39. Soul Coughing – Ruby Vroom
  40. Fred McDowell  – Levee Camp Blues
  41. John Mayall & The Bluesbreakers – Crusade
  42. Angelique Kidjo – Oremi
  43. At Home With Screamin’ Jay Hawkins
  44. Bobby Rush – Porcupine Meat
  45. Miles Davis – Sketches of Spain
  46. Horace Silver and The Jazz Messengers
  47. Stray Cats – Built for Speed
  48. Charley Patton – The Complete Recordings 1929-1934 (Disc 1)
  49. Lonnie Johnson – Vol 1. 1937-1940
  50. The Electrifying Aretha Franklin
  51. Chuck Berry – After School Session
  52. Junior Kimbrough – Sad Days, Lonely Nights
  53. Mississippi John Hurt  – 1928 Sessions
  54. Stevie Nicks – Bella Donna
  55. Jelly Roll Morton – Oh, Mister Jelly
  56. The Mississippi Sheiks – Complete Recorded Works in Chronological Order, Vols 1-3
  57. Kokomo Arnold – Restored and Remastered Hits
  58. Roy Rogers – Chops Not Chaps
  59. Irma Thomas – Wish Someone Would Care
  60. Woody Guthrie – The Asch Recordings, Vol 1-4
  61. James Brown’s Funky People (Part 3)
  62. Doc & Merle Watson – Down South
  63. Dolly Parton – The Grass Is Blue
  64. Creedence Clearwater Revival – Green River
  65. Albert Collins – The Complete Imperial Recordings
  66. Dolores Keane  – May Morning Dew
  67. Bessie Smith – The Complete Recordings Vol. I
  68. Lyle Lovett – Joshua Judges Ruth
  69. The Modern Lovers – The Modern Loves
  70. Robert Petway – Catfish Blues
  71. B.B. King – Live in Cook County Jail
  72. The Waterboys – Fisherman’s Blues
  73. Grant Green – First Session
  74. Son House – Father of the Folk Blues
  75. Alvin Youngblood Hart – Big Mama’s Door
  76. The James Cotton Blues Band
  77. The American Graffiti Soundtrack
  78. Willie Dixon – I Am The Blues
  79. Memphis Minnie – All The Published Sides 1929-1937
  80. Charlie Christian & Dizzy Gillespie – After Hours
  81. Blind Lemon Jefferson – The Complete Classic Sides Remastered Chicago 1926 Disc A
  82. Bob Dylan – Bob Dylan
  83. The Yardbirds For Your Love
  84. Bukka White – Mississippi Blues
  85. Hank Mobley – Workout
  86. Captain Beefheart & His Magic Band – Safe as Milk
  87. Rickie Lee Jones – Rickie Lee Jones
  88. Mance Lipscomb – Texas Sharecropper & Songster
  89. The Beat Farmers – Van Go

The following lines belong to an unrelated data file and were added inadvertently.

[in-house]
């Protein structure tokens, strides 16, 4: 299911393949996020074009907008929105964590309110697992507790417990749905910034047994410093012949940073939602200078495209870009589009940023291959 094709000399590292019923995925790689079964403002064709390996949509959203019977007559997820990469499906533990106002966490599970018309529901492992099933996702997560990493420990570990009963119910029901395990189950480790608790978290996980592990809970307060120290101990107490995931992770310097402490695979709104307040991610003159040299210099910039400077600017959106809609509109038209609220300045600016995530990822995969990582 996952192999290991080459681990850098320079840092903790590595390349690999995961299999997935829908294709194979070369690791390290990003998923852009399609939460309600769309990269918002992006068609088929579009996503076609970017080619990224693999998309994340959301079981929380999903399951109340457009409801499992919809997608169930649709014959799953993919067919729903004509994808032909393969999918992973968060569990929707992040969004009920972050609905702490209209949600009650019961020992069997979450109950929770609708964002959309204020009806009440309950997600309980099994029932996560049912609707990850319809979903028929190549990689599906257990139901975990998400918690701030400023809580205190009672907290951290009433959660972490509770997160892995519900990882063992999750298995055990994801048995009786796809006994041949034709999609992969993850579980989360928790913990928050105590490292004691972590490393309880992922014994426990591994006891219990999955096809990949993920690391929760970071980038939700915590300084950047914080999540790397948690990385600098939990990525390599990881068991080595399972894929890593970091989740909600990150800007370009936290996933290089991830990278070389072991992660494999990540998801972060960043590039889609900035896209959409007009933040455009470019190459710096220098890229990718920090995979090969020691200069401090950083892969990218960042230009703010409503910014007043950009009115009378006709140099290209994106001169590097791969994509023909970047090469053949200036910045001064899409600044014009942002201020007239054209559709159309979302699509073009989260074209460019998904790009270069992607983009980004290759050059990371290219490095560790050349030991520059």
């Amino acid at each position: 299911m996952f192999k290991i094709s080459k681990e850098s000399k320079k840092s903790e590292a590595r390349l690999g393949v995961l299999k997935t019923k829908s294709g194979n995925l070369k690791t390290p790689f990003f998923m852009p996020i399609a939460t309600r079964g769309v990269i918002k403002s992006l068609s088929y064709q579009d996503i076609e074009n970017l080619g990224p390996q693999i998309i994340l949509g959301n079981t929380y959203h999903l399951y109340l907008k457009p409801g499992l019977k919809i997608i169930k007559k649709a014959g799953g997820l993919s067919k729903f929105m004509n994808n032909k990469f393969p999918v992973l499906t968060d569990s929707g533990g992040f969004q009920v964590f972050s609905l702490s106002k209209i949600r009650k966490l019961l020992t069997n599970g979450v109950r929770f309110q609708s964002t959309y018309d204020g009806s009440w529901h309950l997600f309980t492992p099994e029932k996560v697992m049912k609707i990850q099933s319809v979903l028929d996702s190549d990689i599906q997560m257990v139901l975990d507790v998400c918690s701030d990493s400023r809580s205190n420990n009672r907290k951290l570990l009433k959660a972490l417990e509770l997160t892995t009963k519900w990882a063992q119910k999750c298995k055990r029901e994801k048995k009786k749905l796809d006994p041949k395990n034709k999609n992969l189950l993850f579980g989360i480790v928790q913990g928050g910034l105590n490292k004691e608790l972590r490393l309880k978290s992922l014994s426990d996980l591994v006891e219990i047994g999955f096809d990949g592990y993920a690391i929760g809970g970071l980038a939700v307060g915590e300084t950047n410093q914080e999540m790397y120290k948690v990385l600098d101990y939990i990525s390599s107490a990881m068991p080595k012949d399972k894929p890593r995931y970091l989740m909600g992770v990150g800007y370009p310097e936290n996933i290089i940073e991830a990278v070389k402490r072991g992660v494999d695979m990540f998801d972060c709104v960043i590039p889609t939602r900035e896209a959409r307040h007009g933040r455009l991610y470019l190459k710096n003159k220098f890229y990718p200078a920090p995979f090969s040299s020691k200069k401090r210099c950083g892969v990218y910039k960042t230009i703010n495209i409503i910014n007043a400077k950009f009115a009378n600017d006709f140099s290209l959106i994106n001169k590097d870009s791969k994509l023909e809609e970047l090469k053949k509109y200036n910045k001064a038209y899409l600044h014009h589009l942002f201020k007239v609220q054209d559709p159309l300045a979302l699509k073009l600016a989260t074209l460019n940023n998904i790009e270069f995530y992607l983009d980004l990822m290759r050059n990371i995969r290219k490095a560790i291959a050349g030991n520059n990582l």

90. Sleepy John Estes – I ain’t gonna be worried no more
  91. Eric Dolphy – Outward Bound
  92. Cowboy Junkies – The Trinity Sessions
  93. Rev. Gary Davis – At Newport
  94. Bob Dylan – Bringing it all back home
  95. Robert Wilkins – The original Rolling Stone
  96. Edwin Starr – War & Peace
  97. Ma Rainey – Mother of the blues
  98. Jessie Mae Hemphill – She-Wolf
  99. Little Jimmie Dickens – Raisin’ The Dickens
  100. Tom Waits – Swordfishtrombones
  101. Grant Green – The Complete Quartets With Sonny Clark
  102. Emmylou Harris – Wrecking Ball
  103. Louis Armstrong – The Complete Hot Five & Hot Seven Recordings
  104. Dock Boggs – Country Blues : Complete Early Recordings
  105. Thelonious Monk – Plays Duke Ellington
  106. 16 Horsepower – 16 Horsepower
  107. Dvorak: Symphony No. 9, “From The New World” / Symphonic Variations
  108. Bix Beiderbecke – 20 Classic Tracks
  109. Bruce Springsteen – Nebraska
  110. Willie Nelson – Teatro
  111. Billie Holiday & Lester Young: Complete Studio Recordings
  112. Fred McDowell – Long Way From Home
  113. Dwight Yoakam – Guitars Cadillacs Etc, Etc.
  114. Benny Goodman – Complete Capitol Trios
  115. Blind Boy Fuller – Volume 1: 1935-1938
  116. Ella Fitzgerald – Sings the Cole Porter Songbook
  117. Gene Vincent & His Blue Caps – Blue Jean Bop
  118. Los Lobos – Kiko
  119. Leonard Cohen – Songs of Leonard Cohen
  120. Johnny Horton – The Spectacular Johnny Horton
  121. Hungry Dog Brand – Boy Meets Dog
  122. DI3 – Torch
  123. Eagle-Eye Cherry – Living In The Present Future
  124. Colin Brooks – Blood and Water
  125. Queer Eye for the Straight Guy – Soundtrack
  126. Dusty Wright – Elevened
  127. Will Scott – Gnawbone
  128. Charles Mingus – Mingus Ah Um
  129. Billie Holiday – Lady Day: The Complete Billie Holiday on Columbia, 1933-1944
  130. The Clash – The Clash
  131. Nick Drake – Five Leaves Left
  132. Sam & Dave – Hold On, I’m Comin’
  133. Cream – Fresh Cream
  134. Big Mama Thornton – Essential Recordings
  135. Frank Sinatra – sings for Only The Lonely
  136. Jon Spencer Blues Explosion – Extra Width
  137. Bruce Springsteen – The Wild, The Innocent & The E Street Shuffle
  138. Tracy Chapman – Our Bright Future
  139. Bob Log III – My Shit Is Perfect
  140. Joe Cocker – Mad Dogs & Englishmen
  141. Tomasz Stańko – From The Green Hill
  142. Paul Chambers – Whims of Chambers
  143. Booker T. & the MGs – Green Onions
  144. Bob Dylan – The Freewheelin’ Bob Dylan
  145. J.J. & Kai: The J.J. Johnson and Kai Winding Trombone Octet
  146. John Coltrane – A Love Supreme